EU rules allow for a certain amount of goods to be brought in from countries outside of the Union without charging full tariffs.
After Brexit, the UK and EU want to split these quotas, based on where the goods are mostly consumed.
But Australian trade minister Steven Ciobo said it would impose unacceptable restrictions on their exports.
He told BBC Radio 4’s Today programme: “The point is that you have a choice about where you place your quota at the moment.
“Therefore, given that you could put it in the UK or you could put it into continental Europe, why would we accept a proposition that would see a decline in the quota available because of the Brexit decision?”
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Dave Harrison, from Beef and Lamb New Zealand, agreed that its finances could be hit hard if they were not allowed to choose where to import more or less of their products.
He told Today: “We understand that Brexit causes a lot of difficulties for the European governments, but we don’t think third countries should have to take a hit in terms of their negotiated legal rights as a result of that.”
Shanker Singham, of The Legatum Institute, said the UK should talk to other countries about trade directly.
He added: “We should be going to them and saying we have the ability – once we take up our chair at the WTO [World Trade Organisation] – to do trade agreements with you that will include a certain amount of liberalisation, depending on what you are prepared to give us.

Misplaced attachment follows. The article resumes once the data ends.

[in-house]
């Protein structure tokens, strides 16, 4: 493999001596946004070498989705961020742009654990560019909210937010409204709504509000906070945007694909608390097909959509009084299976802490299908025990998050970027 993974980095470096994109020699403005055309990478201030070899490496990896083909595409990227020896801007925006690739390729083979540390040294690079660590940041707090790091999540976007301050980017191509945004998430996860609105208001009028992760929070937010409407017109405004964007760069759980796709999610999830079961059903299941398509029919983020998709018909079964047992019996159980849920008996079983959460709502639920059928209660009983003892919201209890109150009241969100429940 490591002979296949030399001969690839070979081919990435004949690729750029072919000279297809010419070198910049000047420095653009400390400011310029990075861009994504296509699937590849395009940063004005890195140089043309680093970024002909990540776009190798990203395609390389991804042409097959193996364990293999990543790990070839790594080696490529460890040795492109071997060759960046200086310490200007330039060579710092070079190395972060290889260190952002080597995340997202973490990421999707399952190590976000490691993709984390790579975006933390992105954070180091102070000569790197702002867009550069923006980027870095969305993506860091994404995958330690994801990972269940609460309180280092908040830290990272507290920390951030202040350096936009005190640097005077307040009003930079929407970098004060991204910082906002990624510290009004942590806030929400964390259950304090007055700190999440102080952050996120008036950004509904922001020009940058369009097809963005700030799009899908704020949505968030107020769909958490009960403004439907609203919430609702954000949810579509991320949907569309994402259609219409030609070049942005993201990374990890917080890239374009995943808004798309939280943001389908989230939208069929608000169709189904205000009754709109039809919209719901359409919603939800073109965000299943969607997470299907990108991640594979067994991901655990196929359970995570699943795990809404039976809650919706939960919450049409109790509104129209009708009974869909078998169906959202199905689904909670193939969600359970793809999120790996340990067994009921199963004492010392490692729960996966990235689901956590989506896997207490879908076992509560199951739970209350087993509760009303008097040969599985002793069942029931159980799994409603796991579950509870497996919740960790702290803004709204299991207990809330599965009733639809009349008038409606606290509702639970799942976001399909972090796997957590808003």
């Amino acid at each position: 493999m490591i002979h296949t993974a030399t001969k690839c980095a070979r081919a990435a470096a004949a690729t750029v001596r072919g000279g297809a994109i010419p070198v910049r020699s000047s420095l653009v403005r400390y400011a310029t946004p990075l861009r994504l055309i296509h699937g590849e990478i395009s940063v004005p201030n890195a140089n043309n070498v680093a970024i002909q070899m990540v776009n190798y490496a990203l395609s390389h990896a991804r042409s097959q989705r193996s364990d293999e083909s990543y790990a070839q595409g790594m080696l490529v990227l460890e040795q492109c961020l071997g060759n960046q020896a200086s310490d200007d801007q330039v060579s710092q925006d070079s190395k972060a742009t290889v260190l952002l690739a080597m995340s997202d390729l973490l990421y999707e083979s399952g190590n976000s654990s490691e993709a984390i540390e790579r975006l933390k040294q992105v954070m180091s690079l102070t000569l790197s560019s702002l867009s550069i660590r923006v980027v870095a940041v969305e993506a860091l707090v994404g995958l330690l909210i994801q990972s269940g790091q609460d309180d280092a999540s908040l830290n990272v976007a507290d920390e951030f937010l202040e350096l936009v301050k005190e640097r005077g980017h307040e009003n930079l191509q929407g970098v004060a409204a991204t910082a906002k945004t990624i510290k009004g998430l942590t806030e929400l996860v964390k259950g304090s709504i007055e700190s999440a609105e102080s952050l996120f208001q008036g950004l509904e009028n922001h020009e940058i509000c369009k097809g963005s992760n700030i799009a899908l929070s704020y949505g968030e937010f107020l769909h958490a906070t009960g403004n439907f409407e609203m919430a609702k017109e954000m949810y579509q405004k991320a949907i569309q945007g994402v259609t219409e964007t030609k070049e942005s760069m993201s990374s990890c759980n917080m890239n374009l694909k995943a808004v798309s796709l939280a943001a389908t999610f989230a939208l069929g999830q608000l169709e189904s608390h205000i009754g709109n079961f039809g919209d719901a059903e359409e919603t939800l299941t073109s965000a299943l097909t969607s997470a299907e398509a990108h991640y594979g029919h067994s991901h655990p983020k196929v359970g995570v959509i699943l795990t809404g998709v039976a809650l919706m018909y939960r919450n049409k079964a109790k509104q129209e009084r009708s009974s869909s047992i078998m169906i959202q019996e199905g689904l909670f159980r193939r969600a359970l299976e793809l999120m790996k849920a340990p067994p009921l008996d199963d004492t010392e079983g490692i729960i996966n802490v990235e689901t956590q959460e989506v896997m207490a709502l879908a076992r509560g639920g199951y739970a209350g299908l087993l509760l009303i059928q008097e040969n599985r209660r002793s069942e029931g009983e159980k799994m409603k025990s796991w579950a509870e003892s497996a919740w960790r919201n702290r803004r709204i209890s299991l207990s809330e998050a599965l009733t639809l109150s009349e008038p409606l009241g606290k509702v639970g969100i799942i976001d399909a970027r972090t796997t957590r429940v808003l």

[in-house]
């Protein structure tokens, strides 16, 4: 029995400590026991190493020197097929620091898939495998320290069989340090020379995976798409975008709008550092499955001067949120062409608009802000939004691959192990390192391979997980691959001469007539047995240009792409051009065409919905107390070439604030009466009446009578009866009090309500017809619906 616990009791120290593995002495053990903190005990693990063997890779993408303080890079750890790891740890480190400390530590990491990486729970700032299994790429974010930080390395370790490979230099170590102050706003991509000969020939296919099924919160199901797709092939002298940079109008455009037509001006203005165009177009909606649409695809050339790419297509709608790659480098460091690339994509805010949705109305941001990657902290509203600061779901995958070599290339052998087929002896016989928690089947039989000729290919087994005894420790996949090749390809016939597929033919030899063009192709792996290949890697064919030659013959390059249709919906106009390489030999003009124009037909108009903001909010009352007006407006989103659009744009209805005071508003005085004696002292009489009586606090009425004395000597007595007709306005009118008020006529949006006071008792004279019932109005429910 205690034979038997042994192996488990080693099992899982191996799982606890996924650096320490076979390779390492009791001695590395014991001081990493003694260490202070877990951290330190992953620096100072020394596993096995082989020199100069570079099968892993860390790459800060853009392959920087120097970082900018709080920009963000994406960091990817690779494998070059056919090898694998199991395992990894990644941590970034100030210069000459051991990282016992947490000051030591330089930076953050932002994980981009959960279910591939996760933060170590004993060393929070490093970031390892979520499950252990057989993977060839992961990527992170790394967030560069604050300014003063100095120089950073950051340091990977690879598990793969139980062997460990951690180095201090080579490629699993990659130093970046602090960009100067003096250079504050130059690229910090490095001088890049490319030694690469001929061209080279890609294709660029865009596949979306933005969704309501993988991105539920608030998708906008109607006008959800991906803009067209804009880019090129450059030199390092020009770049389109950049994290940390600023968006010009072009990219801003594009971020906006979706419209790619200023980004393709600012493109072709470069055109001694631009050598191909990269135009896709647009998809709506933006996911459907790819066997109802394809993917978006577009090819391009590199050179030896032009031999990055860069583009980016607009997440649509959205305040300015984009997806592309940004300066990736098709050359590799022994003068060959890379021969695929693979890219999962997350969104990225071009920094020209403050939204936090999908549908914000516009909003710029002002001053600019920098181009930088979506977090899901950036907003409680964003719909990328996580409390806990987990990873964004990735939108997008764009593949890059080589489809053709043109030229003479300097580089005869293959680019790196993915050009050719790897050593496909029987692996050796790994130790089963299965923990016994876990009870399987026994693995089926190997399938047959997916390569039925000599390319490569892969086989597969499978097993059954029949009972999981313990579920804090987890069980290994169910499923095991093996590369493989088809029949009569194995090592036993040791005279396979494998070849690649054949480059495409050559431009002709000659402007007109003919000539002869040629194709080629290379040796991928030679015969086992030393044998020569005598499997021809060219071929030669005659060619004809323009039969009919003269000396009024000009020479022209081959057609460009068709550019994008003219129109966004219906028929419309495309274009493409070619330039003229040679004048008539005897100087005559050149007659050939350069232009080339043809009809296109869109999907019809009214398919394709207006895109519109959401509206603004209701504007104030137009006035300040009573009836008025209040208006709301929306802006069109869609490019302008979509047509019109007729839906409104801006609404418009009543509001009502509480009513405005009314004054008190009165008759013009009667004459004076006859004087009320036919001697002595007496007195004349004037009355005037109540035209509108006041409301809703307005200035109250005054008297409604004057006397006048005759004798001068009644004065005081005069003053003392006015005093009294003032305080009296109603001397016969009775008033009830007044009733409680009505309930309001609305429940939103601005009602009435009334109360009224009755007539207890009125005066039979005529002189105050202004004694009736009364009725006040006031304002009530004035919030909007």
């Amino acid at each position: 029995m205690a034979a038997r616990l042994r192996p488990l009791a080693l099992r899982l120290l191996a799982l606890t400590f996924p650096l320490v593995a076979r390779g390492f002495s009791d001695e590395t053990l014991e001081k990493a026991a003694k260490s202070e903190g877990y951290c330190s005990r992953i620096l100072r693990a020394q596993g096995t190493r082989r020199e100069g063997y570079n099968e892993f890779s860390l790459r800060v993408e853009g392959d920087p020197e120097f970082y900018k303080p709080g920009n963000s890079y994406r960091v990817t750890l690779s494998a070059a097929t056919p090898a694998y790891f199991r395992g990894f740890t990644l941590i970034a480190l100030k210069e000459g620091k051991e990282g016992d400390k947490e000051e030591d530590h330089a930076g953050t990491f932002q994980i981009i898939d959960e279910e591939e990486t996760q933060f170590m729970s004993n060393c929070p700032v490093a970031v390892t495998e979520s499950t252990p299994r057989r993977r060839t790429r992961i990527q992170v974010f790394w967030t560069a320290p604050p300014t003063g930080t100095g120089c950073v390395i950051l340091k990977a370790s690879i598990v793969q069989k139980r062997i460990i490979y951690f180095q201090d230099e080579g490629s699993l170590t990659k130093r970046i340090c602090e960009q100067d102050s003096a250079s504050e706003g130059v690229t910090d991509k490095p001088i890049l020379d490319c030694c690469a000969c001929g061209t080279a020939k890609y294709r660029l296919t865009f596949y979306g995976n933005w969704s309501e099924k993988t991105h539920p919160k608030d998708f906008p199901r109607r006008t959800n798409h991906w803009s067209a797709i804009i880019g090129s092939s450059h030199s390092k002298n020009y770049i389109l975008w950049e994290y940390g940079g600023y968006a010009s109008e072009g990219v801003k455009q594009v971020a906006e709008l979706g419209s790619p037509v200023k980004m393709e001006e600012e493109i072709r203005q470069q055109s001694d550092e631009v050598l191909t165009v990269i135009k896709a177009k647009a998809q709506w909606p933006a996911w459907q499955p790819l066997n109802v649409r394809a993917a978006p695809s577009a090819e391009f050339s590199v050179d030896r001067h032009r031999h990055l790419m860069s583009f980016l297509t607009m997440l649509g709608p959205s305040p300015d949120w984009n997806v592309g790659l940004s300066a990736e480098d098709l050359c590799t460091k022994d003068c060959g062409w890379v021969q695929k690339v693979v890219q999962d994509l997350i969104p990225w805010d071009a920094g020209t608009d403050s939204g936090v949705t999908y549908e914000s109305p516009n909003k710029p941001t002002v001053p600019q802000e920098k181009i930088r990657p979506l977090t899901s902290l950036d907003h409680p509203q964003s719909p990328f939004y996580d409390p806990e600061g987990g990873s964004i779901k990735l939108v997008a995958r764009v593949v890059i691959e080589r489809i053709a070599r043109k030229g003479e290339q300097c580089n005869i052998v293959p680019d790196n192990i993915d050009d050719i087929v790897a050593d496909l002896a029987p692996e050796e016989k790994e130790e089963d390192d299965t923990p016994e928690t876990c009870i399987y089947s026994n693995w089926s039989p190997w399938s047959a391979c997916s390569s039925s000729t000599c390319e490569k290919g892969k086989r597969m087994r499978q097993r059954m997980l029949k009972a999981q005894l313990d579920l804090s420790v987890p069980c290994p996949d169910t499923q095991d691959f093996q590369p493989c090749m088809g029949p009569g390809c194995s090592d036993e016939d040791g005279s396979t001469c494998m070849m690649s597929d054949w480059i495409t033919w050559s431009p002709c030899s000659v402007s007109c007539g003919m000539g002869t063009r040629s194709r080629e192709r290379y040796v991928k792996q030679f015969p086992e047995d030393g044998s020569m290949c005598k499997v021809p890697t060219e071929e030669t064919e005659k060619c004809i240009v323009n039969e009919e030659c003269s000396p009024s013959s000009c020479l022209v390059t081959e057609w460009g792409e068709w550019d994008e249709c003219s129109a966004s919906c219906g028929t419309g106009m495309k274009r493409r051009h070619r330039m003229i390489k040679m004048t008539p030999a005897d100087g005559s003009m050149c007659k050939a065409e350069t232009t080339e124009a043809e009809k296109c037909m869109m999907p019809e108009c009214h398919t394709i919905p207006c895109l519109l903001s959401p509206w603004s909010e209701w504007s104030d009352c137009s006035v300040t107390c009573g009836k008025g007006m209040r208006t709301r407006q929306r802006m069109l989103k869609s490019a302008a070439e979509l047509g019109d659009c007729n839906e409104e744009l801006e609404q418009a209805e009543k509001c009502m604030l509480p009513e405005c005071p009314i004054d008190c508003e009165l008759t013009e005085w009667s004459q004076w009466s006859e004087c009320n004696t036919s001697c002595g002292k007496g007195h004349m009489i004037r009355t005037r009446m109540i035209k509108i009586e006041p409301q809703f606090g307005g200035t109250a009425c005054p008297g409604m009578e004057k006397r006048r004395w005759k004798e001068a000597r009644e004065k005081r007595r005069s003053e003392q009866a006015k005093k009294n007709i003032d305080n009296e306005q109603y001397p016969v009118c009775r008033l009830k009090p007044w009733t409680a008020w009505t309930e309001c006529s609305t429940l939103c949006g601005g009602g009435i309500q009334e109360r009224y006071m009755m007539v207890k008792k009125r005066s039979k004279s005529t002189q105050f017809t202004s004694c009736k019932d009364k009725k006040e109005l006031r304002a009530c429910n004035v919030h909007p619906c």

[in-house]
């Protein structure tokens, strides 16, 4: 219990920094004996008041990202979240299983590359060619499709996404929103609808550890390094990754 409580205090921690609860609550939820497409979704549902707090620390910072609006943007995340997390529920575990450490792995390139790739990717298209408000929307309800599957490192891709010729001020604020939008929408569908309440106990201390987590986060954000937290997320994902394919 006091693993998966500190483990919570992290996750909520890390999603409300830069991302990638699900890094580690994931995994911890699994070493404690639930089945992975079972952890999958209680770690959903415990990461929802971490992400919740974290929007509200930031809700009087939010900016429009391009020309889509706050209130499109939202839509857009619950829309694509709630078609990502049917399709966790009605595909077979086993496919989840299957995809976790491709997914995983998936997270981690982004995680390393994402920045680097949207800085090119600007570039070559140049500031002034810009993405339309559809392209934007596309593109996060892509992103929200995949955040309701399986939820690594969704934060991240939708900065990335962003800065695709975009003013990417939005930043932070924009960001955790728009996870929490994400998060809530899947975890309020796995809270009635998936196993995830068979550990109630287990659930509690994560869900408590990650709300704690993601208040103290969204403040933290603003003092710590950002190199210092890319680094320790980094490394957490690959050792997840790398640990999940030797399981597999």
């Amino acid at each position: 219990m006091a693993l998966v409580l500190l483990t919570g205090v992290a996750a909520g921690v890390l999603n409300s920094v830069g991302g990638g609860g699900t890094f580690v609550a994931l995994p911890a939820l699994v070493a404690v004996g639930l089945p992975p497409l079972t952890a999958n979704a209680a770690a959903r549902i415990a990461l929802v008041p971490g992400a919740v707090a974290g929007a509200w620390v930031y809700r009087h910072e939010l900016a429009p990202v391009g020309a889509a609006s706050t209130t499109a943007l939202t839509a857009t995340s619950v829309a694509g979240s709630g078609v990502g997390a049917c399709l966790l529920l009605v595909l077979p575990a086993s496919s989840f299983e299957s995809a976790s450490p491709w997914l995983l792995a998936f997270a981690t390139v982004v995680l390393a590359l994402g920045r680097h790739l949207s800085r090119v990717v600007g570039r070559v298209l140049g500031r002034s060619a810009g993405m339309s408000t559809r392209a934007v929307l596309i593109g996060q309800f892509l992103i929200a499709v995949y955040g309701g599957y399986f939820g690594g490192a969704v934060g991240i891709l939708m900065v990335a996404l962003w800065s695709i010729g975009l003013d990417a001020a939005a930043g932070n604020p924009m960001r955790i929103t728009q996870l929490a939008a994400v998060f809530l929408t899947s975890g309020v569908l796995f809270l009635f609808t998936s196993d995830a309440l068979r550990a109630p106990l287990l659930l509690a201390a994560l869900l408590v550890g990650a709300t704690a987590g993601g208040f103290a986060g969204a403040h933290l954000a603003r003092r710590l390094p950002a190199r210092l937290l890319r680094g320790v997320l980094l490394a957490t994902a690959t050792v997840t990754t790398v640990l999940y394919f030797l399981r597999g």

“But if you damage us on the way to reclaiming our seat on the WTO, we are not going to be able to do those deals with you.”
The US, Brazil and Canada are also said to have their doubts about the new deal, believing it could hit them financially.
A spokesman for the UK’s Department of International Trade told Today the government wanted to minimise disruption to trading relationships and would engage with other members of the World Trade Organisation in an “open, inclusive way”.
Meanwhile, Tory MP Neil Parish, who chairs the environment, food and rural affairs committee in Parliament, raised concerns that if the UK’s exports to the EU were hit post-Brexit and more imports were coming into the country from further afield, it could affect industries on our shores.
Shadow international secretary of trade, Barry Gardiner, also said the wider implications could see an impact on the British countryside.
“As you affect farming, so you affect the way our country looks,” he said. “That means you also affect the tourist trade.
“These are huge decisions that are being taken and we must protect our farmers to make sure that our countryside looks the way we want it to. “